Meronymy and holonymy

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In linguistics, meronymy (from Greek μέρος, méros, "part", and ὄνυμα, ónuma, "name") is a semantic relation between a meronym denoting a part and a holonym denoting a whole. In simpler terms, a meronym is in a part-of relationship with its holonym. For example, finger is a meronym of hand which is its holonym. Similarly, engine is a meronym of car which is its holonym.

Holonymy (from Greek ὅλος, hólos, "whole", and ὄνυμα, ónuma, "name") is the converse of meronymy.

A closely related concept is that of mereology, which specifically deals with part–whole relations and is used in logic. It is formally expressed in terms of first-order logic. A meronymy can also be considered a partial order.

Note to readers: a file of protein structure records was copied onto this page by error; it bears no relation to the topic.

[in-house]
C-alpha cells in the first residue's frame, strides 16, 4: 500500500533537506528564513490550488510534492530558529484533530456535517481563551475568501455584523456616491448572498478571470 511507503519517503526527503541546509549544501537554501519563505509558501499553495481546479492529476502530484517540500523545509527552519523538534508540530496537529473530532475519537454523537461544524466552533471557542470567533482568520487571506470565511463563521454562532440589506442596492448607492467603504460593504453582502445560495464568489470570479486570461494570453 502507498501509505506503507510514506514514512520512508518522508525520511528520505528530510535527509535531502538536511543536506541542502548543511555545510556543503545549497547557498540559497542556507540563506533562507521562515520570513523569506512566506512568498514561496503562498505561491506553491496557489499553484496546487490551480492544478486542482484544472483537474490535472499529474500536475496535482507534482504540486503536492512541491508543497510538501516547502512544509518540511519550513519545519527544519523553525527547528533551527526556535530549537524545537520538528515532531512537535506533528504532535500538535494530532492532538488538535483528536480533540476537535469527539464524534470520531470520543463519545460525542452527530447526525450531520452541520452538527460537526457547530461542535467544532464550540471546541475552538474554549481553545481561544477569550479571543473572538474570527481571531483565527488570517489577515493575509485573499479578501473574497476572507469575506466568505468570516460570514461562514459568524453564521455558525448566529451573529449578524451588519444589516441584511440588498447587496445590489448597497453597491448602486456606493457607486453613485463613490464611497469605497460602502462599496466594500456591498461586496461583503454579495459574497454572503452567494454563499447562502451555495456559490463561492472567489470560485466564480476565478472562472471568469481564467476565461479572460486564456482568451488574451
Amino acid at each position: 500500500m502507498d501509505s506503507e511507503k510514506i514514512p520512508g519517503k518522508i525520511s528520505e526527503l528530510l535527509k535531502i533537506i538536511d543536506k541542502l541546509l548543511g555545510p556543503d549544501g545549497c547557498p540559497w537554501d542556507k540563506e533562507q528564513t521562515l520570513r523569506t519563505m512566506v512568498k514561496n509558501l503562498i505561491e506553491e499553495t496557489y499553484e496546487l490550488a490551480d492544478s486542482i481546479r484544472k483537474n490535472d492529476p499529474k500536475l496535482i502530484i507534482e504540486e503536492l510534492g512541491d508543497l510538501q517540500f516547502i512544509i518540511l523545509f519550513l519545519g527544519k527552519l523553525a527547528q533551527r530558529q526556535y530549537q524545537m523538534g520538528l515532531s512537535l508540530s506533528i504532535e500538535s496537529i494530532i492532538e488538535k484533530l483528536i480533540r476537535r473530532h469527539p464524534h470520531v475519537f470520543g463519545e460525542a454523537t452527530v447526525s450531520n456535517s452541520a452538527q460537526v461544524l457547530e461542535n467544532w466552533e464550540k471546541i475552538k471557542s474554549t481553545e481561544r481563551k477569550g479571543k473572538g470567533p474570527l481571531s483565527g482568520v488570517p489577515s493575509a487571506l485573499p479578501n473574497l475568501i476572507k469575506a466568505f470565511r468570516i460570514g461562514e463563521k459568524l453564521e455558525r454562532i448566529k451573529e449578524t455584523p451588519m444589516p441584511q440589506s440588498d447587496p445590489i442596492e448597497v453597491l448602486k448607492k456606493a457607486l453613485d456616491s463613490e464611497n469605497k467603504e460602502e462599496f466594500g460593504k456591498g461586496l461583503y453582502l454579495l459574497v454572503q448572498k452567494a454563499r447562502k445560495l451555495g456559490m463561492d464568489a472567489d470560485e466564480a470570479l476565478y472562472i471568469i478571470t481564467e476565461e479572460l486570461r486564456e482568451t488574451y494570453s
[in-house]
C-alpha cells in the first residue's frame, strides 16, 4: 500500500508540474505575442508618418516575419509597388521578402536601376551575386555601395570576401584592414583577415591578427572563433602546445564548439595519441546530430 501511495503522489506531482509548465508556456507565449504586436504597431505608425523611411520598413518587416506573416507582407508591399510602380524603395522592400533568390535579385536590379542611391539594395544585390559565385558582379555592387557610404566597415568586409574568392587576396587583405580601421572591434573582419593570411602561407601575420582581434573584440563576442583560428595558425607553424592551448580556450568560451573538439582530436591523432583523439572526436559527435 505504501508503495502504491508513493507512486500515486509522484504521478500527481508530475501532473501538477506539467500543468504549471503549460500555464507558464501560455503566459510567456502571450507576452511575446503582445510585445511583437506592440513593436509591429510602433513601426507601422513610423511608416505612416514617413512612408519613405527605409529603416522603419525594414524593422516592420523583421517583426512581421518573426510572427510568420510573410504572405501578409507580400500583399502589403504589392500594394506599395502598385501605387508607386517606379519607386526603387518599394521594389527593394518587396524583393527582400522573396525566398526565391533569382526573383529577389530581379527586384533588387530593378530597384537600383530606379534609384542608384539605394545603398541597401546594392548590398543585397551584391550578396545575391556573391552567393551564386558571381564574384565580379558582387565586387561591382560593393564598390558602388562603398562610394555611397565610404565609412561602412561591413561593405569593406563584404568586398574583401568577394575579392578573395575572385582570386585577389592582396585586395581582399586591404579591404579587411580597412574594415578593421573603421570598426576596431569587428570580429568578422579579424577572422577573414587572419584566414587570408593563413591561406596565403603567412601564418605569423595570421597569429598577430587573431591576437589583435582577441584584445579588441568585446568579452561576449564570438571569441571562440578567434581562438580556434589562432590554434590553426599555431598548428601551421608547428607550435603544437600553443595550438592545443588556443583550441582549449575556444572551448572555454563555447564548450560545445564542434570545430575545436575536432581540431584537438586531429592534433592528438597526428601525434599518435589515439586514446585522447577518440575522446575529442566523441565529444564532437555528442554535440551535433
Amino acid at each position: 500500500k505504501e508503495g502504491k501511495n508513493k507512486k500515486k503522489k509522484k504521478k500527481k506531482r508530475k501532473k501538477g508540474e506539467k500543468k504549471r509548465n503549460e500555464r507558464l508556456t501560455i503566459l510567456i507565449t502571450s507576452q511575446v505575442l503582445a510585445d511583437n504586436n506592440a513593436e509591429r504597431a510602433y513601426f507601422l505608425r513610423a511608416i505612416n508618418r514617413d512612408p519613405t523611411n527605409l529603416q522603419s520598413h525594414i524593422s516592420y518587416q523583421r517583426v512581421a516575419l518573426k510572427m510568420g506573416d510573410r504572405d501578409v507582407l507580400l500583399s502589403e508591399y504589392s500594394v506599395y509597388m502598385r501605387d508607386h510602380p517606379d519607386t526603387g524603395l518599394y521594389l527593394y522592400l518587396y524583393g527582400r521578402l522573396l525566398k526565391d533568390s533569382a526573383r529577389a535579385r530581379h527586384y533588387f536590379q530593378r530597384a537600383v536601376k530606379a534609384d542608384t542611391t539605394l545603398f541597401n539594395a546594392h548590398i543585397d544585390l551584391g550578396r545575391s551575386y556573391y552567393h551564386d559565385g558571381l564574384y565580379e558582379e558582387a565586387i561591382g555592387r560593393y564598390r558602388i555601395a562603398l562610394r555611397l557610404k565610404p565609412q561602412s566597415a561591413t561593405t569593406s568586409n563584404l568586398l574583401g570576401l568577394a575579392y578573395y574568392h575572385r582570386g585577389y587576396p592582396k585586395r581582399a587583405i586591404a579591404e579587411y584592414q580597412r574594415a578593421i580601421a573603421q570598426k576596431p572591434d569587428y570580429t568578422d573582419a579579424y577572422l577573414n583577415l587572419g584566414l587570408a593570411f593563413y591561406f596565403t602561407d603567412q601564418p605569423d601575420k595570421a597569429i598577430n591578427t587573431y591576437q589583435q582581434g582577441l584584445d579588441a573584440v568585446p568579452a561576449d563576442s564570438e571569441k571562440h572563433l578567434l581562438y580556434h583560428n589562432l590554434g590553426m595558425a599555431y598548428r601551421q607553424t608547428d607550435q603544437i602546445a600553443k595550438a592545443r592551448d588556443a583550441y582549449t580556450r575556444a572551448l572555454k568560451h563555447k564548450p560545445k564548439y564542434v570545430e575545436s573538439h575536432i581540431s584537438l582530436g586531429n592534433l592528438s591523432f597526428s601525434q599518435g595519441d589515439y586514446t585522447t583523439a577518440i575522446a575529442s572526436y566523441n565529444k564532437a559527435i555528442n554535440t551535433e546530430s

A meronym refers to a part. A hyponym refers to a type. For example, a meronym of tree is bark or leaf (a part of tree), but a hyponym of tree is pine tree or oak tree (a type of tree).

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